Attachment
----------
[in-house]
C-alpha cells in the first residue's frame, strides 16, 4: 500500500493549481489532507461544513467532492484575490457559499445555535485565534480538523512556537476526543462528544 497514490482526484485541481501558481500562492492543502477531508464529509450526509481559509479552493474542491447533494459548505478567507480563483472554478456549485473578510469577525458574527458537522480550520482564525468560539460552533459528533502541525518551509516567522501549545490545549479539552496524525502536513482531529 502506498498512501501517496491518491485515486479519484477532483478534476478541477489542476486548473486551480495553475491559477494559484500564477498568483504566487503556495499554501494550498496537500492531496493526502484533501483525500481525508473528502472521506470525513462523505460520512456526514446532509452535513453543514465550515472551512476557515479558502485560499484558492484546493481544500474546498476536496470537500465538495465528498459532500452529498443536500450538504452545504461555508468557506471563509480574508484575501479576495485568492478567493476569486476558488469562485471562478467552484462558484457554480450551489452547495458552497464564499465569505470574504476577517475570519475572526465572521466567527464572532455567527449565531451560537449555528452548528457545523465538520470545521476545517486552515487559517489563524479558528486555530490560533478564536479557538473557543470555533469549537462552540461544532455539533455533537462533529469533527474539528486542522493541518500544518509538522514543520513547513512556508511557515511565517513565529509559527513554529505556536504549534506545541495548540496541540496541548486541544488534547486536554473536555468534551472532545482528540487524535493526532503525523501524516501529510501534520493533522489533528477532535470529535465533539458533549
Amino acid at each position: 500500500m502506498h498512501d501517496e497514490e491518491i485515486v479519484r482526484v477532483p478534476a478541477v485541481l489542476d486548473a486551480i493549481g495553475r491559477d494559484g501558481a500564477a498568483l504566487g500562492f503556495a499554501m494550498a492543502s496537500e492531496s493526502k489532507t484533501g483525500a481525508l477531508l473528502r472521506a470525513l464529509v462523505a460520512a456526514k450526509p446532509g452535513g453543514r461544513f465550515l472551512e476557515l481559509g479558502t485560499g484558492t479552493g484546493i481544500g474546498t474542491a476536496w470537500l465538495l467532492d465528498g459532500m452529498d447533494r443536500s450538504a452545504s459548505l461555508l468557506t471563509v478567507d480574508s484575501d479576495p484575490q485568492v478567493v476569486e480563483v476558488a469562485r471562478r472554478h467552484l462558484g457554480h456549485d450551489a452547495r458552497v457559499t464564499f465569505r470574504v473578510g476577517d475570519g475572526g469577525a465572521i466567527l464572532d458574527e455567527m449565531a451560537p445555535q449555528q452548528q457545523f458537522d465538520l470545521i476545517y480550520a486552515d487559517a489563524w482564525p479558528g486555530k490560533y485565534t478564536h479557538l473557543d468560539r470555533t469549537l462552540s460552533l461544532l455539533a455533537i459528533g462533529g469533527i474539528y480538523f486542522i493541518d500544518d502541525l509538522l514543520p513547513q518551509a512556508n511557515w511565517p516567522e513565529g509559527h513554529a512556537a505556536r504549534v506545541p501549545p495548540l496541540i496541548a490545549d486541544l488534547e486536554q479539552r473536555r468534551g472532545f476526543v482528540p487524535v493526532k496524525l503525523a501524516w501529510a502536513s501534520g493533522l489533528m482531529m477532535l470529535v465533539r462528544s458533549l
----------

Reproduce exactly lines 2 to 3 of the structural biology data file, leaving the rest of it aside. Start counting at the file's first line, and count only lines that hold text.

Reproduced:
C-alpha cells in the first residue's frame, strides 16, 4: 500500500493549481489532507461544513467532492484575490457559499445555535485565534480538523512556537476526543462528544 497514490482526484485541481501558481500562492492543502477531508464529509450526509481559509479552493474542491447533494459548505478567507480563483472554478456549485473578510469577525458574527458537522480550520482564525468560539460552533459528533502541525518551509516567522501549545490545549479539552496524525502536513482531529 502506498498512501501517496491518491485515486479519484477532483478534476478541477489542476486548473486551480495553475491559477494559484500564477498568483504566487503556495499554501494550498496537500492531496493526502484533501483525500481525508473528502472521506470525513462523505460520512456526514446532509452535513453543514465550515472551512476557515479558502485560499484558492484546493481544500474546498476536496470537500465538495465528498459532500452529498443536500450538504452545504461555508468557506471563509480574508484575501479576495485568492478567493476569486476558488469562485471562478467552484462558484457554480450551489452547495458552497464564499465569505470574504476577517475570519475572526465572521466567527464572532455567527449565531451560537449555528452548528457545523465538520470545521476545517486552515487559517489563524479558528486555530490560533478564536479557538473557543470555533469549537462552540461544532455539533455533537462533529469533527474539528486542522493541518500544518509538522514543520513547513512556508511557515511565517513565529509559527513554529505556536504549534506545541495548540496541540496541548486541544488534547486536554473536555468534551472532545482528540487524535493526532503525523501524516501529510501534520493533522489533528477532535470529535465533539458533549
Amino acid at each position: 500500500m502506498h498512501d501517496e497514490e491518491i485515486v479519484r482526484v477532483p478534476a478541477v485541481l489542476d486548473a486551480i493549481g495553475r491559477d494559484g501558481a500564477a498568483l504566487g500562492f503556495a499554501m494550498a492543502s496537500e492531496s493526502k489532507t484533501g483525500a481525508l477531508l473528502r472521506a470525513l464529509v462523505a460520512a456526514k450526509p446532509g452535513g453543514r461544513f465550515l472551512e476557515l481559509g479558502t485560499g484558492t479552493g484546493i481544500g474546498t474542491a476536496w470537500l465538495l467532492d465528498g459532500m452529498d447533494r443536500s450538504a452545504s459548505l461555508l468557506t471563509v478567507d480574508s484575501d479576495p484575490q485568492v478567493v476569486e480563483v476558488a469562485r471562478r472554478h467552484l462558484g457554480h456549485d450551489a452547495r458552497v457559499t464564499f465569505r470574504v473578510g476577517d475570519g475572526g469577525a465572521i466567527l464572532d458574527e455567527m449565531a451560537p445555535q449555528q452548528q457545523f458537522d465538520l470545521i476545517y480550520a486552515d487559517a489563524w482564525p479558528g486555530k490560533y485565534t478564536h479557538l473557543d468560539r470555533t469549537l462552540s460552533l461544532l455539533a455533537i459528533g462533529g469533527i474539528y480538523f486542522i493541518d500544518d502541525l509538522l514543520p513547513q518551509a512556508n511557515w511565517p516567522e513565529g509559527h513554529a512556537a505556536r504549534v506545541p501549545p495548540l496541540i496541548a490545549d486541544l488534547e486536554q479539552r473536555r468534551g472532545f476526543v482528540p487524535v493526532k496524525l503525523a501524516w501529510a502536513s501534520g493533522l489533528m482531529m477532535l470529535v465533539r462528544s458533549l